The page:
Means-tested Benefits

Work and Pensions written question – answered on 30th March 2010.

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Photo of Frank Field Frank Field Labour, Birkenhead

To ask the Secretary of State for Work and Pensions how many persons with a national insurance number who are (a) 21 or under and (b) over 21 years old claim all means-tested benefits.

Photo of Jim Knight Jim Knight Minister of State (the South West), Regional Affairs, Minister of State (the South West), Department for Work and Pensions, Minister of State (Regional Affairs) (South West), The Minister of State, Department for Work and Pensions

All claimants are required to have, or have applied for a national insurance number (NINO) when they claim benefits; however, possession of a NINO does not in and of itself confer any rights to benefits on its holder. The most recent available information is in the following tables.

Income support (IS) and income-based jobseeker's allowance (JSA (IB)) claimants by age, Great Britain, August 2009
All ages Aged 21 years and under Aged over 21 years
IS 1,955,330 145,310 1,810,010
JSA (IB) 1,055,700 262,000 793,700
Notes:

1. Figures for JSA (IB) have been uprated using 5 per cent. proportions against 100 per cent. WPLS totals and rounded to the nearest 100.

2. Figures for IS are taken from 100 per cent. data and rounded to the nearest 10.

3. Totals may not sum due to rounding.

4. JSA (IB) benefit type: The benefit type is defined as pay status at the case load date-this may differ to the status at the start or end of the claim.

5. JSA (IB) includes a small number of claimants with both contributory-based and income-based entitlement.

Source:

DWP Information Directorate Work and Pensions Longitudinal Study (WPLS) Information Directorate, 100 per cent., 5 per cent. samples.

Employment and support allowance (income-based) claimants by age, Great Britain, August 2009
All ages Aged 21 years and under Aged over 21 years
Number 190,380 29,840 160,540
Notes:

1. Case load figures are rounded to the nearest 10; some additional disclosure control has also been applied.

2. Totals may not sum due to rounding.

3. Employment and support allowance (ESA) replaced incapacity benefit and income support paid on the grounds of incapacity for new claims from 27 October 2008.

4. ESA, income-based benefit type: The benefit type is defined as pay status at the case load date-this may differ to the status at the start or end of the claim.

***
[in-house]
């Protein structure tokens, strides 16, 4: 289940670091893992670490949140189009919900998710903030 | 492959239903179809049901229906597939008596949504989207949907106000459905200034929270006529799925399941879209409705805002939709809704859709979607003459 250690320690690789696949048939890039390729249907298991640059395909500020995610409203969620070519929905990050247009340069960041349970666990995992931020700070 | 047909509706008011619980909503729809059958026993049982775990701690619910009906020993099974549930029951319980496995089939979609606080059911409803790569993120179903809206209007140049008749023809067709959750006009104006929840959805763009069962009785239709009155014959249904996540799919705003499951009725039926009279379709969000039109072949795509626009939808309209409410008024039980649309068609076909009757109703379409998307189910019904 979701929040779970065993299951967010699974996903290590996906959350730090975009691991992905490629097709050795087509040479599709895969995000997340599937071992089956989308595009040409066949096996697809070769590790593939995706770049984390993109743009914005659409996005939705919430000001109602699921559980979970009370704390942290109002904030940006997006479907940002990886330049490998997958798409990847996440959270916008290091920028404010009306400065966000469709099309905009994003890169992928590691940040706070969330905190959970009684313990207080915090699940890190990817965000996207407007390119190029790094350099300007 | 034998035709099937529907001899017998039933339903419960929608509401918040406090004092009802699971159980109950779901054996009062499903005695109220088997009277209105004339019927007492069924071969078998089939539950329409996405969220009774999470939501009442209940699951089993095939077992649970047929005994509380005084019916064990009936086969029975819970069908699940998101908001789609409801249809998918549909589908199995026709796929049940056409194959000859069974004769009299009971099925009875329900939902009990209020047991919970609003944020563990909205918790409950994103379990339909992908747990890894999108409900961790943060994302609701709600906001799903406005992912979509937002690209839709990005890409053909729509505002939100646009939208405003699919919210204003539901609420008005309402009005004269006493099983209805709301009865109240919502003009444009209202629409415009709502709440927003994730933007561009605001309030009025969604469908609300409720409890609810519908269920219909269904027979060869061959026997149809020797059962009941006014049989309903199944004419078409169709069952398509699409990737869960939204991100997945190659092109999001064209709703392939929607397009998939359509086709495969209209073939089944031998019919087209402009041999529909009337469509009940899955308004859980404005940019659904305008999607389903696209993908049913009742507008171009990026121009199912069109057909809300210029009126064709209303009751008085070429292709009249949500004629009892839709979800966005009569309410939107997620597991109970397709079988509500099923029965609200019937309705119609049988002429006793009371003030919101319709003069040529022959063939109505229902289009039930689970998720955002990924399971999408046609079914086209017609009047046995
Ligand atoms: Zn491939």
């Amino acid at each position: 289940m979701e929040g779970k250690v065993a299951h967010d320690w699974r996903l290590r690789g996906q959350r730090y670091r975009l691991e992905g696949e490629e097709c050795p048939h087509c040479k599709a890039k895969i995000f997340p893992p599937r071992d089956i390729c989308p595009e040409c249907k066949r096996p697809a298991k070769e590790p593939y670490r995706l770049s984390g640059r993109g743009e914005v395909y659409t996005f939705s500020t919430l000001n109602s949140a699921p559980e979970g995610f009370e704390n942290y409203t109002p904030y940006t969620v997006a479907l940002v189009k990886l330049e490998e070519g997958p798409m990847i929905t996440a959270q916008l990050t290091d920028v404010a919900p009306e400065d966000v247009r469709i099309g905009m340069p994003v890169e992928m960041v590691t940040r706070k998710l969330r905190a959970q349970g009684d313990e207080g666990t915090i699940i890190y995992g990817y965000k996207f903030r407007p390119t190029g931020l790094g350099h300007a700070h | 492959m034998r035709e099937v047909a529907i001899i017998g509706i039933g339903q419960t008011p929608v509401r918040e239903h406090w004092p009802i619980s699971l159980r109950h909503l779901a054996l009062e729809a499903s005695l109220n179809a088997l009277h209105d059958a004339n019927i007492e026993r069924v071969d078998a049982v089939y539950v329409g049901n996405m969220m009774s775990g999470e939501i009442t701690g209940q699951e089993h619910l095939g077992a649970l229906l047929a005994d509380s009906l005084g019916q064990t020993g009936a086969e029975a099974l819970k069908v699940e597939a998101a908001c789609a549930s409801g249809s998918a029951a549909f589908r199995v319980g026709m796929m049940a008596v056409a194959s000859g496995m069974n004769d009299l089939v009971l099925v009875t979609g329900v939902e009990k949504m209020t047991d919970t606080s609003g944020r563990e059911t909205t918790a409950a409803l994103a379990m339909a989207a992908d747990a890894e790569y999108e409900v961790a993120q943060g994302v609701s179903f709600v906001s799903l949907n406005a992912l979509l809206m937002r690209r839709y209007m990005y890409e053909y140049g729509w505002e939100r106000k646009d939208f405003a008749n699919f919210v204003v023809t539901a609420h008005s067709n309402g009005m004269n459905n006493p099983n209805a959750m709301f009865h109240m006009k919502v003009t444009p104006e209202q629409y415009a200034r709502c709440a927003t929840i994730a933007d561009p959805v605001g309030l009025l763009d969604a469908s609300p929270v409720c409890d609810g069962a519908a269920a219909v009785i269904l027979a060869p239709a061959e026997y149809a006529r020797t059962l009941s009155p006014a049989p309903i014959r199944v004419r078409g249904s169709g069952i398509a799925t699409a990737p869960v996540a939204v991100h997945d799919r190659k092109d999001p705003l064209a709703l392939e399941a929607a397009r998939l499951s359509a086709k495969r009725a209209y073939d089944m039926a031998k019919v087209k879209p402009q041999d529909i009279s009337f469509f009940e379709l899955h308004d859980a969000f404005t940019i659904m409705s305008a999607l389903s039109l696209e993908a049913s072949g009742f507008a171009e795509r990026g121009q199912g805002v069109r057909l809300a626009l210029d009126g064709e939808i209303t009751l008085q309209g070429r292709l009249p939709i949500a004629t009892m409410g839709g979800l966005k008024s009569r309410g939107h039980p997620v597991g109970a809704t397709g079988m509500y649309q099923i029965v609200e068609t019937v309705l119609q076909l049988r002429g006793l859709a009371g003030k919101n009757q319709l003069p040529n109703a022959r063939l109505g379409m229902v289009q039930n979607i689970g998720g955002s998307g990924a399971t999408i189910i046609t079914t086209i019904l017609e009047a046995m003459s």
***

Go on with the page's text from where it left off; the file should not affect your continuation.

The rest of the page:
5. Income-based ESA includes a small number of claimants with both contributory-based and income-based entitlement.

Source:

DWP Information Directorate Work and Pensions Longitudinal Study (WPLS).

Pension credit claimants, Great Britain, August 2009
Number
Total 2,737,290
Notes:

1. Case load figures are rounded to the nearest 10; some additional disclosure control has also been applied.

2. Pension credit was introduced on 6 October 2003 and replaced minimum income guarantee (income support for people aged 60 or over). The vast majority of people who were previously in receipt of the minimum income guarantee transferred to pension credit in October 2003. These pension credit statistics are produced on a different basis to the early estimates. The latter are more timely but operational processing times mean that a number of claim commencements and terminations are not reflected in them.

3. This data represents all claimants as this benefit is not paid to anyone aged under 60.

Source:

DWP Information Directorate Work and Pensions Longitudinal Study (WPLS).

Housing benefit and council tax benefit claimants by age, Great Britain, November 2009
All ages Aged 21 years and under Aged over 21 years
Housing benefit 4,579,180 184,370 4,394,520
Council tax benefit 5,600,830 137,200 5,463,300
Notes:

1. The figures have been rounded to the nearest 10.

2. Totals may not sum due to rounding.

3. The data refers to benefit units, which may be a single person or a couple.

4. Council tax benefit figures exclude any single adult rebate cases.

5. SHBE is a monthly electronic scan of claimant level data direct from local authority computer systems. It replaces quarterly aggregate clerical returns. The data is available monthly from November 2008 and November 2009 is the most recent available.

6. There will be overlaps in data between housing benefit (HB) and council tax benefit (CTB) and between HB/CTB and the other benefits shown in the preceding tables.

Source:

Single Housing Benefit Extract (SHBE).

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